Diastema closure can be a challenging restorative process. The key to success is proper treatment planning and creating a vision of the desired outcome. This “outcome-based” design provides the guidance needed to create esthetic cleansable and long-lasting restorations.
When a patient presents with the desire to close a diastema, it is important to first apply the treatment planning concepts of Facially Generated Treatment Planning (FGTP) to guide the proposed restorative process. Using FGTP templates, the tooth contours may be evaluated to determine the correct tooth proportion with the closure of the interproximal space. From these templates, a diagnostic wax-up may be created to provide guidance for tooth preparation finish lines and margins. The placement of these lines is critical to longevity and maintainability of the restorations.
There is a general “rule of thumb” for finish line positions when closing open contact situations. Generally, for teeth ideally positioned within the dental arches, the contact point between the anterior teeth is positioned directly under the peak of the gingival papilla. This positioning allows for adequate facial, incisal and gingival embrasure form of the teeth. To close open contact situations, it is important for the restorative dentist to correctly position the finishing lines of the restoration.
The “rule of thumb” suggests that if there is one millimeter between the roots of the teeth, the lingual finish line of the veneer should be one millimeter palatal to the papilla (or contact point). If two millimeters exist between the roots, then the finish line should be two millimeters (minimum) palatal to the contact. If there is three millimeters between the roots, then the new contact should be positioned three millimeters to the lingual. Beyond that, orthodontics or tooth movement should be considered as a tool for closing contacts.
If the lingual finishing line is positioned too facial, there is risk that the final veneer ceramic will have a “wing” of unsupported ceramic and the “wing” will create an interproximal “ledge” that will be impossible to floss and clean adequately. This “rule of thumb” is a guide for achieving predictable results. By applying these concepts to a case, it may be easier to visualize the end goal.
Dick C. presented to my practice with a desire to close his maxillary anterior diastema. No medical complications existed to limit his treatment. He was not interested in pursuing orthodontics.
Facially Generated Treatment Planning templates were utilized to guide the patient conversation and treatment planning. It was decided to utilize two anterior veneers to achieve the desired result.
Using the “rule of thumb” as a guide, the papilla between the adjacent central incisors was identified. The incisal edges of the proposed veneers are determined, and a line is extended from the distal aspect of each central incisor. This line aids in visualizing the contact points between the tooth surfaces. In the image provided, an approximation of the veneer tooth preparations is outlined. The margins are identified according to the “rule of thumb.”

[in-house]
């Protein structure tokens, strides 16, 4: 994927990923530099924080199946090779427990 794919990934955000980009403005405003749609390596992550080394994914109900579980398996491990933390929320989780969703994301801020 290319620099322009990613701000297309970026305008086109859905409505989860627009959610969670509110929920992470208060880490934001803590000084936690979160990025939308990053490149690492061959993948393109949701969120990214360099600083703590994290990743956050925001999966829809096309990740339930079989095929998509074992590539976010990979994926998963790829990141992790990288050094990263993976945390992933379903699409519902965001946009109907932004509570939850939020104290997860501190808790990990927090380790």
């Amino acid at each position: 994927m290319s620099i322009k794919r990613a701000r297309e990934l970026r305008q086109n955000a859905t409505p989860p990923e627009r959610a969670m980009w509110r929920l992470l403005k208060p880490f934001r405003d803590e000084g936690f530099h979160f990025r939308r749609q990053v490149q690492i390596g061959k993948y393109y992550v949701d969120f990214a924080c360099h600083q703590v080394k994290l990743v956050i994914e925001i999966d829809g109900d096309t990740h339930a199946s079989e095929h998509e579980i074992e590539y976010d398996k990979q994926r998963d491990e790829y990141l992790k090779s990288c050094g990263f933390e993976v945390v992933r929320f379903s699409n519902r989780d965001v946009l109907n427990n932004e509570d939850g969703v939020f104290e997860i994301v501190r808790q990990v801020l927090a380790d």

The dimension of the midline diastema is approximately 1mm. This infers that the midline root proximity is 2mm. The “rule of thumb” guideline requires that the veneer margin be placed 2mm palatal to the midline papilla. The distal contacts of the proposed veneers will remain in their existing positions. Therefore, the distal margins will be placed 1 mm palatal to the contact point.
An image of the final veneer preparations shows the actual placement of the interproximal finishing lines. The midline finish lines are 2mm lingual to the contact point. The distal margins were placed one millimeter palatal to the contact. These margin placements allow for them to be cleansed and to allow for adequate ceramic thickness.
The ceramic veneers on the models provide clear observation to the placement differences between the mesial and distal finished margins. Placing the margins with the proper palatal extension allows for a smooth transition line from natural tooth structure to the ceramic veneer. This contour allows for adequate and successful home care.
These finished restorations have properly closed the patient's midline diastema. Dick C. is very pleased with the results. The margin placement has allowed for healthy tissue and ideal papilla form. Applying the “rule of thumb” concepts to margin placement helps to create restorative results that are predictable and long lasting. The process begins with “outcome-based” design and planning. By knowing where we want to go from the beginning, it is possible to execute the process with precision and predictability.